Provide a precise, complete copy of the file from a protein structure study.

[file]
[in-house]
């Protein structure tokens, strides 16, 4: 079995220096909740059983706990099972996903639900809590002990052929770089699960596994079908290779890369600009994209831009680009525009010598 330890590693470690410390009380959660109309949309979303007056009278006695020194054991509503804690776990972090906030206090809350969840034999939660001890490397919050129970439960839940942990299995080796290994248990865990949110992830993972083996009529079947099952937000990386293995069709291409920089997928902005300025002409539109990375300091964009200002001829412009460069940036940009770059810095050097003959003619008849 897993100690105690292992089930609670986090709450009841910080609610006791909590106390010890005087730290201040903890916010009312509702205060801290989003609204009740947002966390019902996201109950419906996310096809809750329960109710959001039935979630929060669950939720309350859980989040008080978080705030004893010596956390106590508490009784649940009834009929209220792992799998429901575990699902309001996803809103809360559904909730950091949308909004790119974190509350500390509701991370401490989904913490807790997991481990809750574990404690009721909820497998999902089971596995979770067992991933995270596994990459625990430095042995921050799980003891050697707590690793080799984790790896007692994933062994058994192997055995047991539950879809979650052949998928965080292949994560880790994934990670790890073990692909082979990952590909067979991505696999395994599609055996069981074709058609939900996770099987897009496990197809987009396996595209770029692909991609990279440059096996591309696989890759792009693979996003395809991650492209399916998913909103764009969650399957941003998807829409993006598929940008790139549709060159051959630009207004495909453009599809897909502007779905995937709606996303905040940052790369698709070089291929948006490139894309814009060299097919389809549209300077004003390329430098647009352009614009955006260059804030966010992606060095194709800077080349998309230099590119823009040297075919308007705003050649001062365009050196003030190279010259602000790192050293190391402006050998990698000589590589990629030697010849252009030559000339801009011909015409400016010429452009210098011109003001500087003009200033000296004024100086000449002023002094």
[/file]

[in-house]
């Protein structure tokens, strides 16, 4: 079995220096909740059983706990099972996903639900809590002990052929770089699960596994079908290779890369600009994209831009680009525009010598 330890590693470690410390009380959660109309949309979303007056009278006695020194054991509503804690776990972090906030206090809350969840034999939660001890490397919050129970439960839940942990299995080796290994248990865990949110992830993972083996009529079947099952937000990386293995069709291409920089997928902005300025002409539109990375300091964009200002001829412009460069940036940009770059810095050097003959003619008849 897993100690105690292992089930609670986090709450009841910080609610006791909590106390010890005087730290201040903890916010009312509702205060801290989003609204009740947002966390019902996201109950419906996310096809809750329960109710959001039935979630929060669950939720309350859980989040008080978080705030004893010596956390106590508490009784649940009834009929209220792992799998429901575990699902309001996803809103809360559904909730950091949308909004790119974190509350500390509701991370401490989904913490807790997991481990809750574990404690009721909820497998999902089971596995979770067992991933995270596994990459625990430095042995921050799980003891050697707590690793080799984790790896007692994933062994058994192997055995047991539950879809979650052949998928965080292949994560880790994934990670790890073990692909082979990952590909067979991505696999395994599609055996069981074709058609939900996770099987897009496990197809987009396996595209770029692909991609990279440059096996591309696989890759792009693979996003395809991650492209399916998913909103764009969650399957941003998807829409993006598929940008790139549709060159051959630009207004495909453009599809897909502007779905995937709606996303905040940052790369698709070089291929948006490139894309814009060299097919389809549209300077004003390329430098647009352009614009955006260059804030966010992606060095194709800077080349998309230099590119823009040297075919308007705003050649001062365009050196003030190279010259602000790192050293190391402006050998990698000589590589990629030697010849252009030559000339801009011909015409400016010429452009210098011109003001500087003009200033000296004024100086000449002023002094």